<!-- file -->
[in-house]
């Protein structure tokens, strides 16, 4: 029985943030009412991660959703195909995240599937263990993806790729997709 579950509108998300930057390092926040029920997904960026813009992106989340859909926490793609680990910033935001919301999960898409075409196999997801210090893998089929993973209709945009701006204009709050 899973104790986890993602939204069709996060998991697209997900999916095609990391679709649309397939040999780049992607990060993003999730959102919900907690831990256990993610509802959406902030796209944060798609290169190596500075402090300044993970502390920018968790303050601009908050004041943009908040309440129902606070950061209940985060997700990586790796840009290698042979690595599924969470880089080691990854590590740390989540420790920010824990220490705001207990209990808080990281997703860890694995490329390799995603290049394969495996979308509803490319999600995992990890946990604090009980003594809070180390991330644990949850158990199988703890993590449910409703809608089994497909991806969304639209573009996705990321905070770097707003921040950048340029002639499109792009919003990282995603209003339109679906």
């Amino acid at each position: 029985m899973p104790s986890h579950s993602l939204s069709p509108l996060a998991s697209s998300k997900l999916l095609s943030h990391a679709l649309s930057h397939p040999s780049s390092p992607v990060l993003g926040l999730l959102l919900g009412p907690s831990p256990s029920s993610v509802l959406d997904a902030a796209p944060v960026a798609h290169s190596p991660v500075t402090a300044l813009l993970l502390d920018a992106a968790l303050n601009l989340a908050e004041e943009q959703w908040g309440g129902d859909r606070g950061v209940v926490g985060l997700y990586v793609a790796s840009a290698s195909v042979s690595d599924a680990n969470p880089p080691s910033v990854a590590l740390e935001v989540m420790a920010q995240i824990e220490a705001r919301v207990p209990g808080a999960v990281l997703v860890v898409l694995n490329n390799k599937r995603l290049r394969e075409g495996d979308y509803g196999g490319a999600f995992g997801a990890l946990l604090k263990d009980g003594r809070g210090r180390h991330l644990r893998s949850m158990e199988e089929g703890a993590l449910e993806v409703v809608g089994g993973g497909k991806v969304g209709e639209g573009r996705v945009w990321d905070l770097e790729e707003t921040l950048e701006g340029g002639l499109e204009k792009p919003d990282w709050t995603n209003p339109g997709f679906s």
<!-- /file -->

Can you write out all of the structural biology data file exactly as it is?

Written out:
[in-house]
């Protein structure tokens, strides 16, 4: 029985943030009412991660959703195909995240599937263990993806790729997709 579950509108998300930057390092926040029920997904960026813009992106989340859909926490793609680990910033935001919301999960898409075409196999997801210090893998089929993973209709945009701006204009709050 899973104790986890993602939204069709996060998991697209997900999916095609990391679709649309397939040999780049992607990060993003999730959102919900907690831990256990993610509802959406902030796209944060798609290169190596500075402090300044993970502390920018968790303050601009908050004041943009908040309440129902606070950061209940985060997700990586790796840009290698042979690595599924969470880089080691990854590590740390989540420790920010824990220490705001207990209990808080990281997703860890694995490329390799995603290049394969495996979308509803490319999600995992990890946990604090009980003594809070180390991330644990949850158990199988703890993590449910409703809608089994497909991806969304639209573009996705990321905070770097707003921040950048340029002639499109792009919003990282995603209003339109679906």
């Amino acid at each position: 029985m899973p104790s986890h579950s993602l939204s069709p509108l996060a998991s697209s998300k997900l999916l095609s943030h990391a679709l649309s930057h397939p040999s780049s390092p992607v990060l993003g926040l999730l959102l919900g009412p907690s831990p256990s029920s993610v509802l959406d997904a902030a796209p944060v960026a798609h290169s190596p991660v500075t402090a300044l813009l993970l502390d920018a992106a968790l303050n601009l989340a908050e004041e943009q959703w908040g309440g129902d859909r606070g950061v209940v926490g985060l997700y990586v793609a790796s840009a290698s195909v042979s690595d599924a680990n969470p880089p080691s910033v990854a590590l740390e935001v989540m420790a920010q995240i824990e220490a705001r919301v207990p209990g808080a999960v990281l997703v860890v898409l694995n490329n390799k599937r995603l290049r394969e075409g495996d979308y509803g196999g490319a999600f995992g997801a990890l946990l604090k263990d009980g003594r809070g210090r180390h991330l644990r893998s949850m158990e199988e089929g703890a993590l449910e993806v409703v809608g089994g993973g497909k991806v969304g209709e639209g573009r996705v945009w990321d905070l770097e790729e707003t921040l950048e701006g340029g002639l499109e204009k792009p919003d990282w709050t995603n209003p339109g997709f679906s």